Heat Recovery Bonanza; Alternative Sources of Energy Could Be Crucial in Cutting Costs in the Farming Industry. Graeme King Examines the Case for Investment, and Finds It Might Not Just Be Farmers Benefiting. Environment

The Journal (Newcastle, England), March 5, 2009 | Go to article overview

Heat Recovery Bonanza; Alternative Sources of Energy Could Be Crucial in Cutting Costs in the Farming Industry. Graeme King Examines the Case for Investment, and Finds It Might Not Just Be Farmers Benefiting. Environment


Byline: Graeme King

THERE cannot be many a business or household in the country which has not debated the spiralling cost of energy in recent years.

In any industry with a heavy demand for energy, that debate can be the difference between accounts being in the black or the red.

There has been a strong growth in the development of alternative fuels and power sources, with the North East hosting one of the biggest centres for the industry in Europe. Some of the leading alternative power generation comes from wind turbines to offset electricity bills, and solar panels to produce enough power to run lighting and machinery.

New businesses are springing up to take advantage of alternative energy, and farmers are often in prime position to take advantage, given the land and buildings at their disposal.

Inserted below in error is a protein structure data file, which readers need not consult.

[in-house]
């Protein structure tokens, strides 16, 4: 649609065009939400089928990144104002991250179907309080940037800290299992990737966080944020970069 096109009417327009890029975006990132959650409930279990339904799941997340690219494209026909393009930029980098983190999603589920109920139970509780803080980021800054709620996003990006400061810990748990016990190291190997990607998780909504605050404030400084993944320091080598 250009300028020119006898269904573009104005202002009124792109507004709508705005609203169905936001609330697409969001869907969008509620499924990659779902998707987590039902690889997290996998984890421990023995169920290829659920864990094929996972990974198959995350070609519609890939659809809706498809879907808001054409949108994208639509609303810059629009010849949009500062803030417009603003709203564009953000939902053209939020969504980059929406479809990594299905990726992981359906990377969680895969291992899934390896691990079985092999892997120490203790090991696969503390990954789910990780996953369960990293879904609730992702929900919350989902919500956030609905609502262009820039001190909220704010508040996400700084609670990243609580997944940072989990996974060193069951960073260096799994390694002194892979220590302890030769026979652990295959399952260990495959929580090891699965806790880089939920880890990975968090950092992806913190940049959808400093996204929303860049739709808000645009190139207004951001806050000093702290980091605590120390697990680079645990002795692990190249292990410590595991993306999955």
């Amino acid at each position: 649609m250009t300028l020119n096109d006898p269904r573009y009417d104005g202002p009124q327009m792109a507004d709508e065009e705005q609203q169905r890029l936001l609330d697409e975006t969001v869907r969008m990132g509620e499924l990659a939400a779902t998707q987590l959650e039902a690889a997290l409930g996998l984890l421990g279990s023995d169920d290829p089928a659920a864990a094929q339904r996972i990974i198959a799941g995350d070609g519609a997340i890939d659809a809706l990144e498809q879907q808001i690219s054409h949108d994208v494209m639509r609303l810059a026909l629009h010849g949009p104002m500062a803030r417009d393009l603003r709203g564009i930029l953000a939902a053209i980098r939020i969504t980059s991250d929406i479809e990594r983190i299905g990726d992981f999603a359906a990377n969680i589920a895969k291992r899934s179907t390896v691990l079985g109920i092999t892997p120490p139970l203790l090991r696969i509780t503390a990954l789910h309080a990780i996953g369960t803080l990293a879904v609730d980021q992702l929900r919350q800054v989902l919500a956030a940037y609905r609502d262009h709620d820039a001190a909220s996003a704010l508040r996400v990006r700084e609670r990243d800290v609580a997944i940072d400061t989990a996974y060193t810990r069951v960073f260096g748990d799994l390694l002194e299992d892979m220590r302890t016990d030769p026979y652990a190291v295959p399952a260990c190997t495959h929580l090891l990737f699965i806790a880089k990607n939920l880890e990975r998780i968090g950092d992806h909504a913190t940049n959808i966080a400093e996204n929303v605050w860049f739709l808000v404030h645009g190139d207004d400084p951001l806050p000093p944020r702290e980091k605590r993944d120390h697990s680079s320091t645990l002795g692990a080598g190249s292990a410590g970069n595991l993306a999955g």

And now a company from Hexham is looking at alternative energy from a different perspective - not generating power as a 'crop' to drive revenue, but using a heat recovery system to save money on milk production.

Hadrian Farm Services says it can save dairy farmers a massive 75% on their water heating costs, and the cost of installation can be subsidised by 50% grants in Northumberland and Durham to help make the system pay for itself quite rapidly.

Businesses can also claim 100% capital writedown against tax in year one for energy conservation.

The company says it has installed its technology in around 20 North East farms and has ambitions to take it regionwide and into Cumbria and North Yorkshire too.

Malcolm Archer of Hadrian Farm Services, said: "We are able to heat water on a dairy farm to 60 or 70 degrees. We even have a case where the system is boiling the water.

"The farms need boiling water for when the lines are all washed out. They might need anything from 100 to 200 gallons per day."

Mr Archer said Hadrian was examining what other industries the technology could be applied to.

He said: "The technology could also be used outside agriculture, in applications like butchers' shops, or even hotels.

"Anywhere using refrigeration units which require hot water too. The potential is endless. There is a very, very big market for us. It can go beyond the dairy industry."

Hadrian says the grant funding available for its heat recovery system means it can pay for itself inside two years, and after that, it can help to reduce a business's water heating costs by as much as 75%. …

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